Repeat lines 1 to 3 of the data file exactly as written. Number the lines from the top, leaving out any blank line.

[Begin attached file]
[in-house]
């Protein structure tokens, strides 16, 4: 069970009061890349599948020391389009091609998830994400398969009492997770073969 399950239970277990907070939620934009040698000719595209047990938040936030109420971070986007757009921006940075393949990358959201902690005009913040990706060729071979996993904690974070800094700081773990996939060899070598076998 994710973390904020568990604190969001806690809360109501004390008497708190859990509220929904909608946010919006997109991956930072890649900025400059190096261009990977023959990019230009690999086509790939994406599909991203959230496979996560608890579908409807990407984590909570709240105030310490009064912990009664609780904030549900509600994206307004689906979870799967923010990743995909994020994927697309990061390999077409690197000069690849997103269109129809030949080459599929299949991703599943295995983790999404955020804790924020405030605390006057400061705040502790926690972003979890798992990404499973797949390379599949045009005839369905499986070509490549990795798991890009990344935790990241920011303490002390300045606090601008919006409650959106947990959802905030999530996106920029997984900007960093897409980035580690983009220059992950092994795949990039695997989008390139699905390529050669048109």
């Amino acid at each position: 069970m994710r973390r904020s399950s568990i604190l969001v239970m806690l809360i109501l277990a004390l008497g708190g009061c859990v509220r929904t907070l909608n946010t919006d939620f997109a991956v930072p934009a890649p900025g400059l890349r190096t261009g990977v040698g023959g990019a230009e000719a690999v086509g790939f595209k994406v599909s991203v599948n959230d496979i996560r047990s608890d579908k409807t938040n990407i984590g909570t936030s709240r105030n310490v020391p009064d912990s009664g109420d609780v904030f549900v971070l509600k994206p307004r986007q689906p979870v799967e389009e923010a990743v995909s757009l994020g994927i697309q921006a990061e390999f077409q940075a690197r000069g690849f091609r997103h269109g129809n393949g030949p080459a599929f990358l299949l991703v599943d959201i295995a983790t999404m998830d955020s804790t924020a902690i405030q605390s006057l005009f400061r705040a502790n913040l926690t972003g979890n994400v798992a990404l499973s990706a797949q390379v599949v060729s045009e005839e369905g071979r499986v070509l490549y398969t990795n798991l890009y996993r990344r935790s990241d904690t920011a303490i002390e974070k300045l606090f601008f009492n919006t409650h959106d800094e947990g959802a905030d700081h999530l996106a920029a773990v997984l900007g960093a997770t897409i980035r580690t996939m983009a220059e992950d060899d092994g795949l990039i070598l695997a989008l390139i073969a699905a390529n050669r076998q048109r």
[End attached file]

[in-house]
């Protein structure tokens, strides 16, 4: 069970009061890349599948020391389009091609998830994400398969009492997770073969 399950239970277990907070939620934009040698000719595209047990938040936030109420971070986007757009921006940075393949990358959201902690005009913040990706060729071979996993904690974070800094700081773990996939060899070598076998 994710973390904020568990604190969001806690809360109501004390008497708190859990509220929904909608946010919006997109991956930072890649900025400059190096261009990977023959990019230009690999086509790939994406599909991203959230496979996560608890579908409807990407984590909570709240105030310490009064912990009664609780904030549900509600994206307004689906979870799967923010990743995909994020994927697309990061390999077409690197000069690849997103269109129809030949080459599929299949991703599943295995983790999404955020804790924020405030605390006057400061705040502790926690972003979890798992990404499973797949390379599949045009005839369905499986070509490549990795798991890009990344935790990241920011303490002390300045606090601008919006409650959106947990959802905030999530996106920029997984900007960093897409980035580690983009220059992950092994795949990039695997989008390139699905390529050669048109």
């Amino acid at each position: 069970m994710r973390r904020s399950s568990i604190l969001v239970m806690l809360i109501l277990a004390l008497g708190g009061c859990v509220r929904t907070l909608n946010t919006d939620f997109a991956v930072p934009a890649p900025g400059l890349r190096t261009g990977v040698g023959g990019a230009e000719a690999v086509g790939f595209k994406v599909s991203v599948n959230d496979i996560r047990s608890d579908k409807t938040n990407i984590g909570t936030s709240r105030n310490v020391p009064d912990s009664g109420d609780v904030f549900v971070l509600k994206p307004r986007q689906p979870v799967e389009e923010a990743v995909s757009l994020g994927i697309q921006a990061e390999f077409q940075a690197r000069g690849f091609r997103h269109g129809n393949g030949p080459a599929f990358l299949l991703v599943d959201i295995a983790t999404m998830d955020s804790t924020a902690i405030q605390s006057l005009f400061r705040a502790n913040l926690t972003g979890n994400v798992a990404l499973s990706a797949q390379v599949v060729s045009e005839e369905g071979r499986v070509l490549y398969t990795n798991l890009y996993r990344r935790s990241d904690t920011a303490i002390e974070k300045l606090f601008f009492n919006t409650h959106d800094e947990g959802a905030d700081h999530l996106a920029a773990v997984l900007g960093a997770t897409i980035r580690t996939m983009a220059e992950d060899d092994g795949l990039i070598l695997a989008l390139i073969a699905a390529n050669r076998q048109r």